The Bangladesh Genocide became a significant issue when Pakistani army officers and their military personnel were accused of war crimes. What does mass murder mean or Genocide? How it is defined is very important. Genocide is the most heinous crime committed by human beings in the eyes of the law.
Genocide is not a very old word. It was recently attached to the International Court of Justice. But despite being a recent addition, people have been committing such heinous crimes for a long time.
In December 1948, the United Nations held an international conference on genocide. The best lawyers and academics in the world were there. You might define genocide in a certain way.
Genocide means one of the following crimes; That it be intentionally done to every group, community, nation, tribe, society, and part or all of the country.
They are broadly included as;
1. Kill members of a group.
2. Harmful physical and mental harm to members of any group.
3. The planned destruction of property in whole or in part by members of any group.
4. Imposition of measures such as birth control to destroy generations of a group or nation.
5. Forcing children from one group to join another group.
This convention states that if this genocide is committed in time of war or at any other time, it shall be tried by an international court. Two facts are closely related to the crime of genocide
It is not necessary to prove that the leader of the ruling party expressed an intention to commit genocide or that the genocide was organized by his subordinates. Even if the head of the ruling party had no intention, the crime of mass murder organized by his government representatives as head of government could not be avoided. It is normal. The reason is that the Supreme Commander could not give proper instructions to prevent genocide. Such cases were decided by competent judges in the United States and England during the Nuremberg war crimes trials and the Me Lai massacre in Vietnam, which was linked to the Bangladesh genocide.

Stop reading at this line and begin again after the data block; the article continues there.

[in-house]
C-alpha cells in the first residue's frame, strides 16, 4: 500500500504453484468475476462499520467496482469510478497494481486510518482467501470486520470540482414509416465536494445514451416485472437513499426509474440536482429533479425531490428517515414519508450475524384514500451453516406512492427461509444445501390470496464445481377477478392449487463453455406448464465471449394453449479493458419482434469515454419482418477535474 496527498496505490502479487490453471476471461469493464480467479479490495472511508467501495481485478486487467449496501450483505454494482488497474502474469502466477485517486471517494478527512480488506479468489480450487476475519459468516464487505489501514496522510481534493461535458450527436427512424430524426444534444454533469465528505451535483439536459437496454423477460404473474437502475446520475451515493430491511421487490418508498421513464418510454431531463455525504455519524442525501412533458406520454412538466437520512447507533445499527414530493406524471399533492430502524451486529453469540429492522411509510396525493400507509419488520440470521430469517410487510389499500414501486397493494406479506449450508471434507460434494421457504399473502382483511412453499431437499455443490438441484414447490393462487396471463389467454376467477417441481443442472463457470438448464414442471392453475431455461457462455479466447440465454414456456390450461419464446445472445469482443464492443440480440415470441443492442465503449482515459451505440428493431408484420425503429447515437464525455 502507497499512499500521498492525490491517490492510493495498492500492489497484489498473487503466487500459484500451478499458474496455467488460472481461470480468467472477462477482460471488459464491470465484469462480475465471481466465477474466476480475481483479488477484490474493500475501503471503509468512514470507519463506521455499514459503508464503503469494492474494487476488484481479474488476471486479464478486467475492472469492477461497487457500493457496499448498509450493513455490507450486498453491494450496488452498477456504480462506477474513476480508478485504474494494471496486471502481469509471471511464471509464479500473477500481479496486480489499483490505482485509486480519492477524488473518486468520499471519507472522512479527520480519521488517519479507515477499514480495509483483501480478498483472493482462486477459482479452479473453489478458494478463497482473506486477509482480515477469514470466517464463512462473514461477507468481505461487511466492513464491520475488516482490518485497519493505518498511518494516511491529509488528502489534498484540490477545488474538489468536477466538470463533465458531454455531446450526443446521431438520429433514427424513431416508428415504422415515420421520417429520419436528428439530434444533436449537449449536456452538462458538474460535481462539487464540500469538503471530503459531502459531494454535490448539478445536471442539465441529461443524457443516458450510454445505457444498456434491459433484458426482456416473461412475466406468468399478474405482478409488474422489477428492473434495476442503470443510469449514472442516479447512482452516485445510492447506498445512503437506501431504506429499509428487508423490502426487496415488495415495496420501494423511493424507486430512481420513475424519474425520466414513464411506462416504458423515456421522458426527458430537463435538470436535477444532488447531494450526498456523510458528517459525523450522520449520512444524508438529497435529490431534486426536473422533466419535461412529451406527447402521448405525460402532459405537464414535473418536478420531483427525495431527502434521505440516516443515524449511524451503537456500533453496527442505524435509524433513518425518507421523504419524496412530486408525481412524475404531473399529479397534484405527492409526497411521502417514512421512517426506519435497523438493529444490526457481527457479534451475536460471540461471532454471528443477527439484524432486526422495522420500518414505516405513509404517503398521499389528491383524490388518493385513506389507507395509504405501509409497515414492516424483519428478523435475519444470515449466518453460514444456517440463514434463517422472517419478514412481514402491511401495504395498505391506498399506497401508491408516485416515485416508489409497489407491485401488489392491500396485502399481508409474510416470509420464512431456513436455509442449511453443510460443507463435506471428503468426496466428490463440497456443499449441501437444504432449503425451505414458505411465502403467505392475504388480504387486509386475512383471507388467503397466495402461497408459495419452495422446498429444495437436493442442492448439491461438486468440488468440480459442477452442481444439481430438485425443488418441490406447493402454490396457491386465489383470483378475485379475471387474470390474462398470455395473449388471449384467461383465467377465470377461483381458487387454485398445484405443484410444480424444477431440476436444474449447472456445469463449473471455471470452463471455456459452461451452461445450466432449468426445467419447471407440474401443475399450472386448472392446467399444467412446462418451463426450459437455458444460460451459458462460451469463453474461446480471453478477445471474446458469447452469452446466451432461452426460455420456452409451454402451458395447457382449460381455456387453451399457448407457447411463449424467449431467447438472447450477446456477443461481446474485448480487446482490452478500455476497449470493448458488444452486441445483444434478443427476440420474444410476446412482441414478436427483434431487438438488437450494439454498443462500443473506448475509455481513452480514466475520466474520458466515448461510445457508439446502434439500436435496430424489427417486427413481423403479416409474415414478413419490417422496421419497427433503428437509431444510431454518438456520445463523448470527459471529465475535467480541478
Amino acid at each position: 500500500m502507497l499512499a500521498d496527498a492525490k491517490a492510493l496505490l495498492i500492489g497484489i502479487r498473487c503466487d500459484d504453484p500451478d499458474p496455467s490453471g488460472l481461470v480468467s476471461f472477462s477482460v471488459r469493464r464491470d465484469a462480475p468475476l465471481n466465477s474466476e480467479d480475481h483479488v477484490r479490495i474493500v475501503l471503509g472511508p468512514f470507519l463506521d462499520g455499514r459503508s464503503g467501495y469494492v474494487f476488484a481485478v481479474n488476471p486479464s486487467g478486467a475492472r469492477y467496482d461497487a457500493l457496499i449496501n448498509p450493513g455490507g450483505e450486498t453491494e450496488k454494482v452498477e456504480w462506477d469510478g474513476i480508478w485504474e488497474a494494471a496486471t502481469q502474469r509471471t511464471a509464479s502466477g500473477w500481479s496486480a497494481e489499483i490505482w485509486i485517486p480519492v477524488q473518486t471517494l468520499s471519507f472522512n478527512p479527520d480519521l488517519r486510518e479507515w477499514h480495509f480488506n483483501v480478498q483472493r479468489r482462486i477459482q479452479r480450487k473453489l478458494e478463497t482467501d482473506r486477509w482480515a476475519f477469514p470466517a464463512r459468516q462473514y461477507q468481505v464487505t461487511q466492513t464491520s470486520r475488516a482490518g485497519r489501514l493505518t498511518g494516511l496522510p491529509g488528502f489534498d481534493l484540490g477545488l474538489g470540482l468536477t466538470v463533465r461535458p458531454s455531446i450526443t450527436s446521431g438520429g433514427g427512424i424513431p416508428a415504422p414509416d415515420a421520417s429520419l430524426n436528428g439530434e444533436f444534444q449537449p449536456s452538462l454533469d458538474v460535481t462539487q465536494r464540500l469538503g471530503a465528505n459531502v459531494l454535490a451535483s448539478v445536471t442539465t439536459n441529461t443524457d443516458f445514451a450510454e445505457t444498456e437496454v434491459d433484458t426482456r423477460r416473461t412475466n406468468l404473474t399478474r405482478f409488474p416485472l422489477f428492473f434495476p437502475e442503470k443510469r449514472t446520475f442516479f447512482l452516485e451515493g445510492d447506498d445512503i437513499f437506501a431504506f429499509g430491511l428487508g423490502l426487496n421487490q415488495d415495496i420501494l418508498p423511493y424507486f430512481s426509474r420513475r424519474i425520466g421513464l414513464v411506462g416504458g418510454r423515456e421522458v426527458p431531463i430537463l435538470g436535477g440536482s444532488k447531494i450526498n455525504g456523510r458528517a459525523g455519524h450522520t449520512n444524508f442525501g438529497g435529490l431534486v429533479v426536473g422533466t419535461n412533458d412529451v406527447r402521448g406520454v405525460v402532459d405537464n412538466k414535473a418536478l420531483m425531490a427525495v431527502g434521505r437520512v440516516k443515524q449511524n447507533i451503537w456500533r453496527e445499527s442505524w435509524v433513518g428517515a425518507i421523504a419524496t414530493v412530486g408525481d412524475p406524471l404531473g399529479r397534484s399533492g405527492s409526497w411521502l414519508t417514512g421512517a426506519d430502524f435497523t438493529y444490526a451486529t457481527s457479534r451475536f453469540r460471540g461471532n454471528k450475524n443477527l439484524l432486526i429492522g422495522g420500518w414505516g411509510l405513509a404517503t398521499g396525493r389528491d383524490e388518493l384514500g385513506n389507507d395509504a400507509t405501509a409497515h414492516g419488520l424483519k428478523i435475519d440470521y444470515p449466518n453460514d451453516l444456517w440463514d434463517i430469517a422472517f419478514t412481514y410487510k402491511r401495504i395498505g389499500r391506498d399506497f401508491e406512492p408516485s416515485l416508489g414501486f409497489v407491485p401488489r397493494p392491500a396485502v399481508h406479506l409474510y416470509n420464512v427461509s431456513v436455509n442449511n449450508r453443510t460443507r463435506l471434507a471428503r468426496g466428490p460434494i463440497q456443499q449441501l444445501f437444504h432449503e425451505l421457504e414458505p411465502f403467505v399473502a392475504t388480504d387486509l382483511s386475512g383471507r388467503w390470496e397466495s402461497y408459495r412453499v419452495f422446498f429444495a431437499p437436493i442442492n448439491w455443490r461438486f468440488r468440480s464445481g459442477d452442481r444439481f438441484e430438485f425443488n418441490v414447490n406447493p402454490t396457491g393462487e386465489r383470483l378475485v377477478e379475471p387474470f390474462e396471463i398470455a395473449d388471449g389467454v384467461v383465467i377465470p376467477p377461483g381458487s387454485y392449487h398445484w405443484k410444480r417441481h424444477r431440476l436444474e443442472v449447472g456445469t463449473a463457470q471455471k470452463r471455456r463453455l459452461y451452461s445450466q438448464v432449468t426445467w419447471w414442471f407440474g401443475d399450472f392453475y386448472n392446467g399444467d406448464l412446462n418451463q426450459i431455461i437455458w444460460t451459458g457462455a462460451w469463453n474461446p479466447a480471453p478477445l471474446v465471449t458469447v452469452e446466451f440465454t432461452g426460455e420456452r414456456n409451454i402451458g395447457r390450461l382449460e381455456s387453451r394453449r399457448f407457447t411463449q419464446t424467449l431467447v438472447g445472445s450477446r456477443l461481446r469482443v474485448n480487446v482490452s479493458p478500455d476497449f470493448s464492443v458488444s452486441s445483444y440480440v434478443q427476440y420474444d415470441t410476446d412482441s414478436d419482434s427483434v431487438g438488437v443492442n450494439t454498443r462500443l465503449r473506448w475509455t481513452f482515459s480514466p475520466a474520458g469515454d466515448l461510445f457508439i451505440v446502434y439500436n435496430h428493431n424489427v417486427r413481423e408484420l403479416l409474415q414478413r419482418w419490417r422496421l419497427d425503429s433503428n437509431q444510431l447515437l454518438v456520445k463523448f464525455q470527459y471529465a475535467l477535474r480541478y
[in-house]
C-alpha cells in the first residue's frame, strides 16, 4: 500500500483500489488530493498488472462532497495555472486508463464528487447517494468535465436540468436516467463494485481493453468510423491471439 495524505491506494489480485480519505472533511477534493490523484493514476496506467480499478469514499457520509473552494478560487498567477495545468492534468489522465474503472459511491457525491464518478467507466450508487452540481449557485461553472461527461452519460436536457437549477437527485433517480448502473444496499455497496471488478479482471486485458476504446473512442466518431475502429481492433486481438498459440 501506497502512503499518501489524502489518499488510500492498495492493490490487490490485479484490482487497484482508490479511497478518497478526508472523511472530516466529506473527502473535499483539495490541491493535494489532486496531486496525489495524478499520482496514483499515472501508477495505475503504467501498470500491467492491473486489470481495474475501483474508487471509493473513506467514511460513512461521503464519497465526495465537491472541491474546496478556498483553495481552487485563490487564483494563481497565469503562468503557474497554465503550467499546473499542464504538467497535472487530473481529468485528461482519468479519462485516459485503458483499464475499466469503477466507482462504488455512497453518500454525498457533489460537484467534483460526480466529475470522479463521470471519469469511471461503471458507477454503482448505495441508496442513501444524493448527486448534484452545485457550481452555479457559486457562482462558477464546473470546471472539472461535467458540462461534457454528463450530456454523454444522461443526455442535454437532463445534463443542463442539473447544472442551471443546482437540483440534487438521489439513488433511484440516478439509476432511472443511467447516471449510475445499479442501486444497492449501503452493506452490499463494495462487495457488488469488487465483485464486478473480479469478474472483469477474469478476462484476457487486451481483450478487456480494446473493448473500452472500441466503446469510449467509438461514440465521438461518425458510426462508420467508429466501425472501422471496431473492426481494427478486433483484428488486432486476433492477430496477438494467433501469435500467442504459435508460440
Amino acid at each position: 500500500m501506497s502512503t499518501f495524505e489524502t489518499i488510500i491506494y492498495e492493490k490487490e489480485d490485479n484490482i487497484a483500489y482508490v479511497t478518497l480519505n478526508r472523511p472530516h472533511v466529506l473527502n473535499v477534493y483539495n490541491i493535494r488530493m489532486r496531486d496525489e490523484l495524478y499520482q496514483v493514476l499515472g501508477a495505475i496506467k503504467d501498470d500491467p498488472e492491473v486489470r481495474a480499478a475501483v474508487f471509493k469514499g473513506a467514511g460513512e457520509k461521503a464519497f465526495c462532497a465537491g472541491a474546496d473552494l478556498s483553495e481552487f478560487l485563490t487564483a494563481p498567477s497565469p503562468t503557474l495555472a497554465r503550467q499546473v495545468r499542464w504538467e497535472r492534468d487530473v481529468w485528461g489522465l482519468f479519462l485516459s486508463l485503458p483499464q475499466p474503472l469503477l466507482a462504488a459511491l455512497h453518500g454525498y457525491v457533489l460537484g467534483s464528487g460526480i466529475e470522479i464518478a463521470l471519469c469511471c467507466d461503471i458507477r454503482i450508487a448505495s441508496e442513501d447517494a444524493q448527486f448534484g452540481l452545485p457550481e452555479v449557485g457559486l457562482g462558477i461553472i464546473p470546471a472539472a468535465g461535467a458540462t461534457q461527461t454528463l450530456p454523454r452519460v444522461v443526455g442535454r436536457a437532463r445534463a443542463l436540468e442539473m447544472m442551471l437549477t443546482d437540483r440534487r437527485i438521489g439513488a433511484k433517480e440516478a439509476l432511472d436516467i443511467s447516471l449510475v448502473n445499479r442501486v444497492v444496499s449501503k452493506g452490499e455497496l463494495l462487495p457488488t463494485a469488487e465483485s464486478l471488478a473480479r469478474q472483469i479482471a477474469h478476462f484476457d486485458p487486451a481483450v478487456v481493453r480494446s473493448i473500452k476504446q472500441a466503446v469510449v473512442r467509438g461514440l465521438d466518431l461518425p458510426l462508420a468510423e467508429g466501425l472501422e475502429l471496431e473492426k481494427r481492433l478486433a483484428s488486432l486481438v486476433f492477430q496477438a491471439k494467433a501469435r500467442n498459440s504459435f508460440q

Does Bangladesh Genocide really a genocide?
The genocide law states that when the purpose is motivated and planned to eliminate a country’s political leaders, religious leaders, intellectual communities, or members of any group, this is called genocide. In this regard, there is clear evidence in Bangladesh that massacres were organized which is called the Bangladesh Genocide. A clear plan was drawn up to de-intellectualize East Pakistan. And this evil plan worked and the West Pakistan Army killed the Bangladeshi Buddhists, leaving Bangladesh with a defenseless, semi-educated population.
Even Mr. Bhutto’s boastful statements are proof of this. Such crimes can be reduced in the future by discovering the incident through careful investigation. In the past, many junior army commanders were acquitted of such threats by Me Lai’s trial. If all civilian Pakistanis revealed the true side of history, the war criminals could be brought to justice or their names are forgotten forever from the minds of the Pakistani public. The actual events remained largely unknown in the controlled media and communications system of the era and must be uncovered and brought to daylight.